Flanked by Lt. Governor Dan Patrick, bill author Rep. Charlie Geren (R-Fort Worth), sponsor Sen. Kelly Hancock (R-North Richland Hills), and a few other members of the legislature, Abbott touted, “Today is a great day for Texas restaurants as well as for their customers as I am about to sign a law that allows restaurants to sell alcohol to-go.”
One of the first bills passed by the lower chamber, House Bill 1024 sped through the Senate and was among the first pieces of legislation to be signed into law by the governor this session.
“Governor Abbott acted quickly to support Texas restaurants and bars by allowing cocktails to-go via executive order during the pandemic,” said Kristi Brown, of the Distilled Spirits Council of the United States, celebrating the new law.
“Cocktails to-go provided a much-needed lifeline for struggling hospitality businesses and prevented the permanent closure of many. Now that this measure is permanent, hospitality businesses will have increased stability as they begin the long path to recovery.”
Because it was passed with at least two-thirds support in each chamber — there were only two no votes total, one in each chamber — the law will go into effect immediately.
Shortly after the signing, the Texas Alcoholic Beverage Commission (TABC) released guidance for restaurants and bars to which the law is applicable.
“This law allows eligible Mixed Beverage Permit holders and Private Clubs to sell beer, wine and cocktails to consumers for pickup or delivery if sold with a food order,” the TABC email reads.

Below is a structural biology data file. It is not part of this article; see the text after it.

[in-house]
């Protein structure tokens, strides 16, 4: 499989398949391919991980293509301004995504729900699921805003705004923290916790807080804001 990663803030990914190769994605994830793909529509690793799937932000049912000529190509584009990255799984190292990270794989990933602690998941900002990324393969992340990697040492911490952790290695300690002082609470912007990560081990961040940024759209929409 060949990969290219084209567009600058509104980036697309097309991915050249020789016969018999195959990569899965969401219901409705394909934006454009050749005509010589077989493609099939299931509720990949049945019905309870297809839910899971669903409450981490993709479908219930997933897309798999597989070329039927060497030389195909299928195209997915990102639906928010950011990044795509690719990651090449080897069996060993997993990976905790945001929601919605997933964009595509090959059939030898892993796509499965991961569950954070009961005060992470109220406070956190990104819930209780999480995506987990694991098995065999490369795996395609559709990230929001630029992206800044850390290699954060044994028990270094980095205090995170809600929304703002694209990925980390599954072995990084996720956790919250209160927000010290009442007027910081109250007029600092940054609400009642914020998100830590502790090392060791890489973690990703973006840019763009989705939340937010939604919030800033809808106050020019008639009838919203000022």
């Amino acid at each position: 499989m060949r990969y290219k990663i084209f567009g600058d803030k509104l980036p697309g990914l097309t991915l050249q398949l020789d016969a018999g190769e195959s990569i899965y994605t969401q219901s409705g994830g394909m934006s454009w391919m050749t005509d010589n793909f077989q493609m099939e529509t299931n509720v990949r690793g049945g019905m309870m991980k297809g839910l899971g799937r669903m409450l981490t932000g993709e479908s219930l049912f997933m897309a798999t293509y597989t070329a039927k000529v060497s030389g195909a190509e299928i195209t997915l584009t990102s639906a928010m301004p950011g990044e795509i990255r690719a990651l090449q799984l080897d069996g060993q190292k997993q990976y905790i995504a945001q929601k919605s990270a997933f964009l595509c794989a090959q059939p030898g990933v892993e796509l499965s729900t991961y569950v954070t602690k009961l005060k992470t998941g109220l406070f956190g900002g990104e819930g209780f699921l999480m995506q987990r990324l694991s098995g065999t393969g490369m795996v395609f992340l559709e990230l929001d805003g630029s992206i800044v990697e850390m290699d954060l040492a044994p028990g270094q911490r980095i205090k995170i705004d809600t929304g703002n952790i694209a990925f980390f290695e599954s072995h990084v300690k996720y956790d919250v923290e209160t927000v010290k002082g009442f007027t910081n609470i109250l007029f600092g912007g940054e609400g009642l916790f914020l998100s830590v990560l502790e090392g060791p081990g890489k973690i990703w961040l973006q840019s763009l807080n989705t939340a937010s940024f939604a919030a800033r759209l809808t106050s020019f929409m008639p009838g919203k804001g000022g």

Texans for Safe and Drug-free Youth, however, pumped the brakes on the celebration. “Now that the governor has signed this into law, we must all turn our attention to taking specific action to protect kids from the consequences of expanded access to alcohol,” its CEO Nicole Holt said in a statement.
She added, “We have called on our leaders to create a statewide task force led by public health experts to directly address the risks of alcohol to-go and determine effective, enforceable protocols to ensure its safe sale.”
The to-go sales prohibition was one of the first regulations suspended by Abbott at the beginning of the pandemic last year. He first hinted at making the suspension permanent about a year ago and Speaker Dade Phelan (R-Beaumont) mentioned it explicitly in his post-election speech.
With little opposition, it was sure to become law and now that it has, post-work happy hour has a new option.
Editor’s Note: This article has been updated to include the statement from Texans for Safe and Drug-Free Youth.
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Brad Johnson is a senior reporter for The Texan and an Ohio native who graduated from the University of Cincinnati in 2017. He is an avid sports fan who most enjoys watching his favorite teams continue their title drought throughout his cognizant lifetime. In his free time, you may find Brad quoting Monty Python productions and trying to calculate the airspeed velocity of an unladen swallow.